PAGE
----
Deep tubewell microbial water quality and access in arsenic mitigation programs in rural Bangladesh
The objective of this paper is to determine whether deep tubewells installed through arsenic mitigation efforts in rural Bangladesh provide better drinking water microbial quality compared to shallow tubewells. We conducted a stratified random cross-sectional survey of 484 households to assess microbial contamination of deep tubewell water at source and at point of use (POU) compared to shallow tubewell water using the Compartment Bag Test. In addition, we measured storage time, distance,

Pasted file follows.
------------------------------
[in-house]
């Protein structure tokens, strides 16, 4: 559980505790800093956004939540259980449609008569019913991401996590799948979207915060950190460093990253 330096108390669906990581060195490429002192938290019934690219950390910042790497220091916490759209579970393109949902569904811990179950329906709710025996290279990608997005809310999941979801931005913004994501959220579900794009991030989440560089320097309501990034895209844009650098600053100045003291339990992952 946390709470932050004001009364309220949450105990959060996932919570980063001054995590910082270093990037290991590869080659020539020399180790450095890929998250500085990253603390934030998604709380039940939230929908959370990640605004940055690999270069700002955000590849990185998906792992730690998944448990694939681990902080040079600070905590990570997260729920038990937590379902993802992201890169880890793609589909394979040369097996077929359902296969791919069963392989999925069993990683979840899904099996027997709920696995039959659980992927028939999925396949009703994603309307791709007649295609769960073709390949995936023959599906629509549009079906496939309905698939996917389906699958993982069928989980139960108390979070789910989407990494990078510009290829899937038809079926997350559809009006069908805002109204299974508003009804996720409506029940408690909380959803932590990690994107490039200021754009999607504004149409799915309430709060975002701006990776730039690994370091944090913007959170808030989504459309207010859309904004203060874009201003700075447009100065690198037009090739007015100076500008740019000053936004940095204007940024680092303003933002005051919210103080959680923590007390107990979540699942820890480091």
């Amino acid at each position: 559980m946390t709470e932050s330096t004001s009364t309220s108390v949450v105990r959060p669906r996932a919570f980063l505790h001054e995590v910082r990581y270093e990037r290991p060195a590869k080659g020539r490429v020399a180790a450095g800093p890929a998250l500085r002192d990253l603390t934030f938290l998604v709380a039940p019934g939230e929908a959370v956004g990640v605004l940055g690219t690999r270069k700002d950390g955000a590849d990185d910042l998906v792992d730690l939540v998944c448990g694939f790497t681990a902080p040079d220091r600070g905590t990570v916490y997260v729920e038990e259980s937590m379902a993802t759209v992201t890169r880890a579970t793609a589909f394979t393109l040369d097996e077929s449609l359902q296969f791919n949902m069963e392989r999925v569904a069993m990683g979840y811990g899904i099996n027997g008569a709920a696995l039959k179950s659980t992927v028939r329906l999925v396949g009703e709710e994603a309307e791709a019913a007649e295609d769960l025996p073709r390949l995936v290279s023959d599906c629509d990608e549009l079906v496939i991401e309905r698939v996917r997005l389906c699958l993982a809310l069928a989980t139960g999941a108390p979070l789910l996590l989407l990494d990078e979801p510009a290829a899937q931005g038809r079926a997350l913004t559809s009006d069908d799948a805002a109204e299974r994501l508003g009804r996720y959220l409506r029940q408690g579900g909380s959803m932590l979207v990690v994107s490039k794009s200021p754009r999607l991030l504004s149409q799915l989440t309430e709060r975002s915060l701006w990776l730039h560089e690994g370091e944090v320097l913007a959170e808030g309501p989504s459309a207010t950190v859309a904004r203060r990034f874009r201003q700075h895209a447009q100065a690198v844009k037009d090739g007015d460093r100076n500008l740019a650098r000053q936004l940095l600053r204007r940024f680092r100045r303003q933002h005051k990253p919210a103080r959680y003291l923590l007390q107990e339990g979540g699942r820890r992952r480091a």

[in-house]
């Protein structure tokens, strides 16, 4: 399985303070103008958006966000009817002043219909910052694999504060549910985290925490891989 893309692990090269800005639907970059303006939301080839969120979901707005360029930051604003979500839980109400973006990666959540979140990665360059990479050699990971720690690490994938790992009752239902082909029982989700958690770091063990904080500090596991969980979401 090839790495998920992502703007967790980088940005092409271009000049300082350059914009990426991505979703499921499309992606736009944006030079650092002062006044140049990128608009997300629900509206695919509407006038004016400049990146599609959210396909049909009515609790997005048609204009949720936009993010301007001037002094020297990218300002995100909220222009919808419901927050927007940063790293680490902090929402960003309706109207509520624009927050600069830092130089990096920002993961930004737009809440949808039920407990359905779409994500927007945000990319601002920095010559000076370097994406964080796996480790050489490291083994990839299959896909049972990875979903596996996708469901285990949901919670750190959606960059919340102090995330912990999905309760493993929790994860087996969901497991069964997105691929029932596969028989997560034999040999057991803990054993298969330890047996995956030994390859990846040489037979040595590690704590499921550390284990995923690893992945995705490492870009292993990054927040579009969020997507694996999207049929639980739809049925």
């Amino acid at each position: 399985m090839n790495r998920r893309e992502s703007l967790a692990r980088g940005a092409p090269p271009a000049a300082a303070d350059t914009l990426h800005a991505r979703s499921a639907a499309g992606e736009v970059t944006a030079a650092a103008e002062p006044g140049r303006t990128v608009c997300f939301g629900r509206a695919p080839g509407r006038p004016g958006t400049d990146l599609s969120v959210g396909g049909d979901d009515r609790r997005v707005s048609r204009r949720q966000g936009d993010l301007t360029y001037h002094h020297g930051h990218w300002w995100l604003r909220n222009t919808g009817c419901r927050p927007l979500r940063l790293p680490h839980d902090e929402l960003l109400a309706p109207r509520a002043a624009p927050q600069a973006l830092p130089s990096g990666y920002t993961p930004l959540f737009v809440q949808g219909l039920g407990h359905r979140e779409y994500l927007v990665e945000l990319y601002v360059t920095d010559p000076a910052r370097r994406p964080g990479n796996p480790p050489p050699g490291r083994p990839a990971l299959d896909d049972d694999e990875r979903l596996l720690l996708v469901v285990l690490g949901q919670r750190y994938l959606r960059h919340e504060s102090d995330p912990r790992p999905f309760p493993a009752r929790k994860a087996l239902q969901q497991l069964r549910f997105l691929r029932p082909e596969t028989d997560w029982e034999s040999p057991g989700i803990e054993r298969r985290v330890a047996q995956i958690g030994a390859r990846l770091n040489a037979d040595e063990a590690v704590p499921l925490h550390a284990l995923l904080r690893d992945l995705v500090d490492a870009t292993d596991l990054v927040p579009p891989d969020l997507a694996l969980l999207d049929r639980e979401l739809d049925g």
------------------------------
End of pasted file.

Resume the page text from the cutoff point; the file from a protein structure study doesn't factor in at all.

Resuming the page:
... me, distance, travel time and ownership status among both sets of users to assess deep tubewell efficacy and under what conditions they offer poorer or better water quality. Differences in tubewell characteristics were compared using non-parametric Mann-Whitney U tests and two-proportion Z-tests. Prevalence ratios of microbial contamination stratified by water quality, storage time and distance to tubewells and ownership were estimated using unadjusted Mantel-Haenszel tests. There was no significant difference in microbial contamination between shallow and deep tubewells at source. The presence of POU water microbial contamination in storage containers in deep tubewell households was 1.11 times the prevalence in shallow tubewell storage containers (95% CI = 0.97–1.27). Deep tubewell users stored water longer and walked significantly farther to obtain water compared to shallow tubewell users. Among deep tubewell households, those residing farther away from the source were 1.24 times as likely to drink contaminated water from storage containers compared to those located nearby (95% CI = 1.04–1.48). Our findings suggest that deep tubewells have comparable water quality to shallow tubewells at source, but increasing distance from the household exacerbates risk of microbial contamination at POU.